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Meralco to be called anew to explain ‘bill shock’

MANILA, Philippines — The Senate will summon officials of Manila Electric Co. (Meralco) anew after the power distributor failed to keep its promise to clearly explain the surge in the monthly bills of its customers during the lockdown, Sen. Sherwin Gatchalian said on Sunday.

Gatchalian, chair of the Senate energy committee, said he himself was stunned by his bill, which rose to P16,000 for the May-June reading period from the previous monthly average of about P3,000.

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He noted that Meralco officials had assured lawmakers at the May 23 hearing of the Joint Congressional Energy Commission, which the senator had presided over, that they would send a written explanation to customers who had complained of “bill shock.”

“I will send a letter to Meralco informing them that we are not satisfied with what they have done and that we’re not happy with how they explained the bill for the month of (May),” Gatchalian said in a radio interview.

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Meralco spokesperson Joe Zaldarriaga said the company was charging customers only for what they had used.

Difficult to understand

“We would like to also assure our customers that they will only be billed for their actual consumption, based on their actual meter readings,’’ Zaldarriaga said in a text message to the Inquirer.

Gatchalian found Meralco’s explanation on its website about the surge in monthly bills difficult to understand. “They even showed a formula. If you’re an ordinary citizen, you will find it very hard to comprehend,” he said.

People are willing to pay their bills but they want to understand what they are paying for, the senator said.

“[Meralco] should… ‘laymanize’ the explanation. It’s important for people to understand what they are paying for. Otherwise, it’s like buying something you don’t even know,” Gatchalian told the Inquirer over the phone.

On May 29, the Energy Regulatory Commission (ERC) issued a show-cause order requiring Meralco, a publicly listed company, to explain why it supposedly flouted the commission’s order to allow customers to settle their bills in four equal monthly staggered payments.

The ERC reminded the power distributor not to add to the burden of its customers, many of whom lost jobs after the government imposed strict quarantine measures to curb the spread of the coronavirus.

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Average consumption

As of March, Meralco had 6.4 million residential accounts, or 92 percent of the total. Commercial customers accounted for 530,864 (8 percent) connections and industrial customers, 10,580 (0.2 percent).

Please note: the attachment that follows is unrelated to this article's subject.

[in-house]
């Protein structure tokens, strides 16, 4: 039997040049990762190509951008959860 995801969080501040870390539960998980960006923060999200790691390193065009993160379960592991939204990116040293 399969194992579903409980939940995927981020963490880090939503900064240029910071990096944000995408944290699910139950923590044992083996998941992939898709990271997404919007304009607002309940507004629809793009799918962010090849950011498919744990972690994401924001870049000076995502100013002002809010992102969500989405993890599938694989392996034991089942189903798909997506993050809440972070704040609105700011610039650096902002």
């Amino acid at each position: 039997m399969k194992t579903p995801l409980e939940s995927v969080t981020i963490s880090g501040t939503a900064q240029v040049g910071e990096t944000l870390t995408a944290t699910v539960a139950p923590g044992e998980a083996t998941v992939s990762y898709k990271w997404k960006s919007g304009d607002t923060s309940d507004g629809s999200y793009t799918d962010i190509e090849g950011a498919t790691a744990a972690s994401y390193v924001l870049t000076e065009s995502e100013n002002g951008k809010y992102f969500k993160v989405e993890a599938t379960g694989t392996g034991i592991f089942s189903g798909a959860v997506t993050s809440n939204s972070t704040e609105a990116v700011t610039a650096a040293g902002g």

Meralco had billed customers based on average consumption from December to February because meter reading could not be done in March and April due to the enhanced community quarantine in Luzon that was aimed at preventing the spread of the new coronavirus.

Averaging the consumption was upon the orders of regulators, who said the difference with actual consumption would be settled in future bills.

Disconnection notices

Zaldarriaga earlier noted that consumers used home appliances longer during the quarantine and that the May bill was based on actual consumption, with adjustments already reflected from the previous estimated usage.

Sen. Imee Marcos said Meralco should refrain from issuing disconnection notices to its clients to help them recover from the pandemic.

She said the moratorium on disconnection should include water distributors after their customers also complained of a sudden increase in their bills.

“There should be a suspension in disconnecting [electric and water] services. Why should they do that [when we’re still facing a pandemic]?” Marcos said.

Meralco said there would be no disconnections.

“We would like to assure the public and all consumers that Meralco will not disconnect the service of our customers,” Zaldarriaga said.

He reiterated that for four unpaid bills incurred during the quarantine, an installment payment plan of four to six months was in place, depending on the customers’ electricity consumption.

Gatchalian suggested that Meralco automatically apply the four equal monthly installment payments for the succeeding bills of all customers.

Meralco’s franchise areas—which account for about three-quarters of its business in Luzon—stretch from Metro Manila to as far north as Pampanga province and to as far south as Quezon province. INQ

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TAGS: high electric bill, MERALCO, Senate probe
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